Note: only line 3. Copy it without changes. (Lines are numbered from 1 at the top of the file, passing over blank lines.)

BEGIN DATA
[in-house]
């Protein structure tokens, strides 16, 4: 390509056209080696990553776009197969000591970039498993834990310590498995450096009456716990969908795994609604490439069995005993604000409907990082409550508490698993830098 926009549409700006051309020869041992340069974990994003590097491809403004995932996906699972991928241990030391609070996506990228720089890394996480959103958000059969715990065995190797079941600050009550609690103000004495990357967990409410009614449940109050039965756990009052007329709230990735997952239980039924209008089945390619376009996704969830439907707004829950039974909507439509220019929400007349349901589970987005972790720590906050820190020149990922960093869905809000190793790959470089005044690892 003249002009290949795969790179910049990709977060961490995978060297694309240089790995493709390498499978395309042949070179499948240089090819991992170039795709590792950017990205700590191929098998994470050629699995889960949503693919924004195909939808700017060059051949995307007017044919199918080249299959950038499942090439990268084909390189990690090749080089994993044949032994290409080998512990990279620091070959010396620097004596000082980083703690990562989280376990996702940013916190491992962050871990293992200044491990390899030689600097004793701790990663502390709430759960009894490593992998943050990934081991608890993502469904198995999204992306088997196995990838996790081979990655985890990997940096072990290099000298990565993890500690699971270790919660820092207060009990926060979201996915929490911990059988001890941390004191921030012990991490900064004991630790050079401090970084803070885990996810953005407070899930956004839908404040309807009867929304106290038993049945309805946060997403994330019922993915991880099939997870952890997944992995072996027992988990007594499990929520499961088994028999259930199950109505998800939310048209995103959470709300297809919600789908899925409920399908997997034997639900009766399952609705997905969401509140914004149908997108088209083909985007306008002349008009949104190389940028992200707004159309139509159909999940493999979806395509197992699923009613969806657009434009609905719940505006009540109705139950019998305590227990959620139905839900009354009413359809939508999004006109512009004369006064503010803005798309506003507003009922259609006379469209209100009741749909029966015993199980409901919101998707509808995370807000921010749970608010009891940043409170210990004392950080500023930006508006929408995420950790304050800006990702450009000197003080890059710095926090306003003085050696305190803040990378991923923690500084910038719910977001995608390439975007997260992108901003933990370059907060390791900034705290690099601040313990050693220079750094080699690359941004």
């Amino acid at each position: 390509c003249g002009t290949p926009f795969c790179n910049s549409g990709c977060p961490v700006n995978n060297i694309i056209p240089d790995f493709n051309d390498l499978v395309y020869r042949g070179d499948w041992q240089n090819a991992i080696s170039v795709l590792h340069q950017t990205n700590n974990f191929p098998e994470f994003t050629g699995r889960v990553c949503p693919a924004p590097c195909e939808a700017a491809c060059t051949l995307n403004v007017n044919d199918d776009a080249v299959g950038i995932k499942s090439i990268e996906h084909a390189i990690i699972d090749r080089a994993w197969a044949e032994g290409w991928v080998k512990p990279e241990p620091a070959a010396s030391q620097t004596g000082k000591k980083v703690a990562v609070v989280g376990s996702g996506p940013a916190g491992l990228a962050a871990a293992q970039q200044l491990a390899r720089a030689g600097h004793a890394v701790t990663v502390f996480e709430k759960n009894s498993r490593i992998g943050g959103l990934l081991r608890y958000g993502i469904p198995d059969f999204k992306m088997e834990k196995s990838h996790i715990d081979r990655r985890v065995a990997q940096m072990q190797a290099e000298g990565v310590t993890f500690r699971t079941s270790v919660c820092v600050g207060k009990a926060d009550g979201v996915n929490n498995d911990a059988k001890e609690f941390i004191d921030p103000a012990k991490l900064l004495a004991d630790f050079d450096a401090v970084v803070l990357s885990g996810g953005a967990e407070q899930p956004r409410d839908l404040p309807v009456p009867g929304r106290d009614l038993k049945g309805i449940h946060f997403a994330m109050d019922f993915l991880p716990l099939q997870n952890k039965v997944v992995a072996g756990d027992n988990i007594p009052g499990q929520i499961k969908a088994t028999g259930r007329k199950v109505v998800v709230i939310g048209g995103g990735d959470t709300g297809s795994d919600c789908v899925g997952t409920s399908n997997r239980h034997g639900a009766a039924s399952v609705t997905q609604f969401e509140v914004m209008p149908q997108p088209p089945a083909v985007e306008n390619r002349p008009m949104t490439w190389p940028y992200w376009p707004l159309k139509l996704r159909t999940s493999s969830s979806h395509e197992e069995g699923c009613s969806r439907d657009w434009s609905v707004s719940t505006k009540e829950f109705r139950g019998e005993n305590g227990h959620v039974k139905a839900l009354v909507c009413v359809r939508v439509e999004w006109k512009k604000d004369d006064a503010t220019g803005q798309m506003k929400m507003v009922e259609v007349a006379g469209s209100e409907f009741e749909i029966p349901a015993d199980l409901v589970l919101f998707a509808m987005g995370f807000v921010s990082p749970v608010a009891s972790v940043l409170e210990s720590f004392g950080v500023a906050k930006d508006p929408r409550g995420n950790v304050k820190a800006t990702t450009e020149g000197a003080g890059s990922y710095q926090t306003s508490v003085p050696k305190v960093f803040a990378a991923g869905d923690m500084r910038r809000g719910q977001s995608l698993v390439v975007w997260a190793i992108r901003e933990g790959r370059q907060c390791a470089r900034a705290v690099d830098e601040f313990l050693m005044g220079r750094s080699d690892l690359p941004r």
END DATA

């Amino acid at each position: 390509c003249g002009t290949p926009f795969c790179n910049s549409g990709c977060p961490v700006n995978n060297i694309i056209p240089d790995f493709n051309d390498l499978v395309y020869r042949g070179d499948w041992q240089n090819a991992i080696s170039v795709l590792h340069q950017t990205n700590n974990f191929p098998e994470f994003t050629g699995r889960v990553c949503p693919a924004p590097c195909e939808a700017a491809c060059t051949l995307n403004v007017n044919d199918d776009a080249v299959g950038i995932k499942s090439i990268e996906h084909a390189i990690i699972d090749r080089a994993w197969a044949e032994g290409w991928v080998k512990p990279e241990p620091a070959a010396s030391q620097t004596g000082k000591k980083v703690a990562v609070v989280g376990s996702g996506p940013a916190g491992l990228a962050a871990a293992q970039q200044l491990a390899r720089a030689g600097h004793a890394v701790t990663v502390f996480e709430k759960n009894s498993r490593i992998g943050g959103l990934l081991r608890y958000g993502i469904p198995d059969f999204k992306m088997e834990k196995s990838h996790i715990d081979r990655r985890v065995a990997q940096m072990q190797a290099e000298g990565v310590t993890f500690r699971t079941s270790v919660c820092v600050g207060k009990a926060d009550g979201v996915n929490n498995d911990a059988k001890e609690f941390i004191d921030p103000a012990k991490l900064l004495a004991d630790f050079d450096a401090v970084v803070l990357s885990g996810g953005a967990e407070q899930p956004r409410d839908l404040p309807v009456p009867g929304r106290d009614l038993k049945g309805i449940h946060f997403a994330m109050d019922f993915l991880p716990l099939q997870n952890k039965v997944v992995a072996g756990d027992n988990i007594p009052g499990q929520i499961k969908a088994t028999g259930r007329k199950v109505v998800v709230i939310g048209g995103g990735d959470t709300g297809s795994d919600c789908v899925g997952t409920s399908n997997r239980h034997g639900a009766a039924s399952v609705t997905q609604f969401e509140v914004m209008p149908q997108p088209p089945a083909v985007e306008n390619r002349p008009m949104t490439w190389p940028y992200w376009p707004l159309k139509l996704r159909t999940s493999s969830s979806h395509e197992e069995g699923c009613s969806r439907d657009w434009s609905v707004s719940t505006k009540e829950f109705r139950g019998e005993n305590g227990h959620v039974k139905a839900l009354v909507c009413v359809r939508v439509e999004w006109k512009k604000d004369d006064a503010t220019g803005q798309m506003k929400m507003v009922e259609v007349a006379g469209s209100e409907f009741e749909i029966p349901a015993d199980l409901v589970l919101f998707a509808m987005g995370f807000v921010s990082p749970v608010a009891s972790v940043l409170e210990s720590f004392g950080v500023a906050k930006d508006p929408r409550g995420n950790v304050k820190a800006t990702t450009e020149g000197a003080g890059s990922y710095q926090t306003s508490v003085p050696k305190v960093f803040a990378a991923g869905d923690m500084r910038r809000g719910q977001s995608l698993v390439v975007w997260a190793i992108r901003e933990g790959r370059q907060c390791a470089r900034a705290v690099d830098e601040f313990l050693m005044g220079r750094s080699d690892l690359p941004r």